Huge quantities of plastic waste are littering the planet today, stimulating both governments and the public to react in their own ways to quell the threat to global life systems. From 2021, disposable plastic food serving items will no longer be allowed in the EU. However, what about the thousands of millions of filter cigarette butts that are thrown away every single day? This is the source of the plastic item most commonly retrieved from plastic litter worldwide. Now, say public health experts, in an editorial in the BMJ, it is high time the filter cigarette was banned worldwide.
Filters are ineffective and are a leading source of plastic pollution worldwide. Credit: Animaflora PicsStock / Shutterstock
The cigarette filter
The plastic cigarette filter is manufactured using cellulose acetate, and forms the major part of the butt. They are supposed to make smoking safer by absorbing part of the tar, which is a potent factor in the causation of lung cancer in smokers. The first time these devices were marketed by the tobacco industry was way back in the 1950s – which means these plastic bits have been adding to the world’s plastic waste heap for over 60 years!
Despite the vast body of evidence that a filter in a cigarette does nothing of the sort when smoked by a human being – for instance, 400 000 deaths occur each year in the US due to smoking, almost always due to smoking filter cigarettes – filtered cigarettes continue to be sold. The filter turns dark when the cigarette is smoked, giving the impression that it is collecting toxic compounds and thus preventing the lungs of the smoker from coming into contact with these harmful substances. The truth is much simpler – the tip turns dark because of the change in the acidity of the filter when exposed to cigarette smoke.
“We now know that this safety argument was a myth, one of many created by the tobacco industry to sell cigarettes,“ say the researchers.
The filter tip also saves the industry millions of tons of tobacco, by occupying most of the space in the cigarette butt.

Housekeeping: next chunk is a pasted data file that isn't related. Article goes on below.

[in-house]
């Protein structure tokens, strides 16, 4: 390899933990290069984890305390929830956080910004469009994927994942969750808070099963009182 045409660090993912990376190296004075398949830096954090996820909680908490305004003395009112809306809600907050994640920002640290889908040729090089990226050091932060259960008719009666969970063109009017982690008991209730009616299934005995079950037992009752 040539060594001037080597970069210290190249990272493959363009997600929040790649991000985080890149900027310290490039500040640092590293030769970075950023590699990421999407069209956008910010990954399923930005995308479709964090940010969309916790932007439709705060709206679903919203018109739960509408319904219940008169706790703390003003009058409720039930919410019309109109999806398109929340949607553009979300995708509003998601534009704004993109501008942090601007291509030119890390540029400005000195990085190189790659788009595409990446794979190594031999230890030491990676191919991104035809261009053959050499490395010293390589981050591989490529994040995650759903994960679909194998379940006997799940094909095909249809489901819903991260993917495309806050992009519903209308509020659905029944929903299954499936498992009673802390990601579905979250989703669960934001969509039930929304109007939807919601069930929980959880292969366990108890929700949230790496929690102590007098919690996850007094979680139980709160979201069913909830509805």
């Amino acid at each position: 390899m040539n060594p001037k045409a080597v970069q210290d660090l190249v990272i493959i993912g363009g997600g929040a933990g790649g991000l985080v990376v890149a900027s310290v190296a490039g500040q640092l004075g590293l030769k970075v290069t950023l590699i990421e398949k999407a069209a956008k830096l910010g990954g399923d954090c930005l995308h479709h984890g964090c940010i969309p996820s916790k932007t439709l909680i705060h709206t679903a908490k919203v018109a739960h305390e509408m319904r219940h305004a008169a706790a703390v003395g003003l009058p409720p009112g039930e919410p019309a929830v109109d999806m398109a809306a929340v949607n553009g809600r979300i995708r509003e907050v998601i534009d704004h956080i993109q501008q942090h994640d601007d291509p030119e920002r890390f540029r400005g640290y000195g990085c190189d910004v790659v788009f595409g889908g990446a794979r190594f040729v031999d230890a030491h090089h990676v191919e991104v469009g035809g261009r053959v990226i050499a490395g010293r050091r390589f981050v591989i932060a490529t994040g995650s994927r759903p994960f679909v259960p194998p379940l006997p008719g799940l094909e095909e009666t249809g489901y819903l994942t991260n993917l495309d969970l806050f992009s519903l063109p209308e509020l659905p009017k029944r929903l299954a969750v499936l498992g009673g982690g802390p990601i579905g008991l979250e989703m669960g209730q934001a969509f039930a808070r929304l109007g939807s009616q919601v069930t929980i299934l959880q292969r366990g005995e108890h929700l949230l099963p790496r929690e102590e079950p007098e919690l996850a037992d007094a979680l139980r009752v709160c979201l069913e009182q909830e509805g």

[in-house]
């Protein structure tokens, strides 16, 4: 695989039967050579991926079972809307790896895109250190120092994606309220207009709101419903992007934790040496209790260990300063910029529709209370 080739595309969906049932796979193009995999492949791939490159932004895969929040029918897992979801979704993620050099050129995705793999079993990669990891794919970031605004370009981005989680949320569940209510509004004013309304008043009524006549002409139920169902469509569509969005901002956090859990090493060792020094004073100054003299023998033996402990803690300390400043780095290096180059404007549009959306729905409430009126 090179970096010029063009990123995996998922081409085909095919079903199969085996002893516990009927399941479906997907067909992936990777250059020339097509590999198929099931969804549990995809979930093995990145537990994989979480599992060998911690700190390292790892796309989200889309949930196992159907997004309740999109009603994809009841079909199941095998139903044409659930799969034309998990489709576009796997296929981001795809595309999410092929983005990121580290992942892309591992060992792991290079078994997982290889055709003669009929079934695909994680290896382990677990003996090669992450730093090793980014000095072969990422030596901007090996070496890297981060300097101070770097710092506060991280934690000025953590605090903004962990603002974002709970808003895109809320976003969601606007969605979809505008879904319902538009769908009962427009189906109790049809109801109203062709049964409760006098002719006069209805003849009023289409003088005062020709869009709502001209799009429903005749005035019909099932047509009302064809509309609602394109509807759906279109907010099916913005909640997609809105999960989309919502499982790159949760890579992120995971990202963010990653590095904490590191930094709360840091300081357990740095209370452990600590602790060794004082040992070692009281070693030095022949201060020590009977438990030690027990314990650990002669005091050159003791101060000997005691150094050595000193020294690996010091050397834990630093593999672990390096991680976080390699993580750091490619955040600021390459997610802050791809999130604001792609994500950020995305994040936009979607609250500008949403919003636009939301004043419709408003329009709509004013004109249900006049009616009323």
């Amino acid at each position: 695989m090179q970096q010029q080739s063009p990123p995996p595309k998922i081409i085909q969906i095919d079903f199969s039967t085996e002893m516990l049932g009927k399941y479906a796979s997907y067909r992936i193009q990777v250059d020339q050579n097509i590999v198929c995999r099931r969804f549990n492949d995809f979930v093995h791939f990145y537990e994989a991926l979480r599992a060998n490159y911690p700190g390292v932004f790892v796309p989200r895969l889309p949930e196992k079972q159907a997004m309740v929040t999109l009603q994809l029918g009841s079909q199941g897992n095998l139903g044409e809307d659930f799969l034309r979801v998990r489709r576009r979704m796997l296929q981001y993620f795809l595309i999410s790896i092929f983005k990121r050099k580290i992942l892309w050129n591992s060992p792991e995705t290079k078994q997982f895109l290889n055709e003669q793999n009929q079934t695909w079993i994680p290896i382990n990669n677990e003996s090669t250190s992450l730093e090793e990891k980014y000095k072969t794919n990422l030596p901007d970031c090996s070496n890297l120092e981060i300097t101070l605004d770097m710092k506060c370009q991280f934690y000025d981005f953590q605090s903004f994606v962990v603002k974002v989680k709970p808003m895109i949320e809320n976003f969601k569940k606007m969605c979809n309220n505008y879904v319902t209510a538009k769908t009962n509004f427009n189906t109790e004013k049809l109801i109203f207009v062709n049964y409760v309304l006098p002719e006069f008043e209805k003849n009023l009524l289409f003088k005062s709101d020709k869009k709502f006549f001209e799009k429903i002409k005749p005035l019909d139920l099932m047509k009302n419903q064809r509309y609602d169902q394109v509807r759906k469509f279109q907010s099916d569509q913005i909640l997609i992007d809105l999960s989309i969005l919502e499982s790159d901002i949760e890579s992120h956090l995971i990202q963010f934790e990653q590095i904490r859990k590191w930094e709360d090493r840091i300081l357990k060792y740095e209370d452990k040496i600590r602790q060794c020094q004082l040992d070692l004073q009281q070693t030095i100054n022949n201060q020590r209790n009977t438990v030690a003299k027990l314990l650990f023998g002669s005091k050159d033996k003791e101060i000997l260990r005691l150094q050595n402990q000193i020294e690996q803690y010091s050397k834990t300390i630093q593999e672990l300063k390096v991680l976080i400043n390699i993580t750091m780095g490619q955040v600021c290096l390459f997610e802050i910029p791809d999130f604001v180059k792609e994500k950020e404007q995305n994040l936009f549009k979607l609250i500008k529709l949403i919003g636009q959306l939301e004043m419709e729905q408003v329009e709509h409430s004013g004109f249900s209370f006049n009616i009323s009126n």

In short, the filter tip is a marketing tool aimed at reducing the association of smoking with toxins, and especially at attracting younger smokers. Despite this, no anti-plastic campaign has ever been directed against the filter cigarette industry for using such large quantities of an essentially unnecessary piece of plastic. Moreover, public sentiment against smoking has hardly ever recognized the corresponding evil of the plastic waste associated with it – despite the fact that cellulose acetate is a non-biodegradable plastic.
The reason behind this is largely a matter of clever marketing, according to the authors of this editorial in the BMJ. Credit must be given to the brains that have worked very hard to project only ‘good’ facts about the tobacco industry, diverting public attention from this very obvious source of plastic pollution globally.
Time for a ban
These experts behind the current opinion piece also question the exclusion of the filter tip from the EU ban on disposable plastic products. They also underline the need for a ban on this product to ensure that the commitment of EU nations to the directive of “health in all policies”, as well as to the Framework Convention on Tobacco Control. The latter convention is unique in its position as the first ever international treaty on health.
Tobacco and anti-smoking efforts
Tobacco smoking and non-smoking tobacco use remains one of the top killers as well as a cause of untold suffering worldwide. The problem with tobacco is that it appeals to the user at multiple levels, from the physical to the emotional and social cravings that often underlie the adoption of smoking. This threat can be subdued only by strong and novel plans on a national level.
The feasibility of such bold action has been demonstrated by the enforcement of no-smoking areas as well as smoke-free bars, pubs and aircraft. Several countries have successfully banned smoking in public spaces. The legally enforceable plain packaging of cigarettes with graphic warnings of danger on them has become a reality in many places.
The authors say, “It may be time for a similar radical approach that strengthens ties between the environment and health communities for the common planetary good. If we fail to reduce the trillions of butts added to the world’s waste burden annually, we undermine our efforts to curb global plastic waste and miss an opportunity to help end the global tobacco epidemic.”
van Schalkwyk May C I, Novotny Thomas E, McKee Martin. No more butts BMJ 2019; 367 :l5890, https://www.bmj.com/content/367/bmj.l5890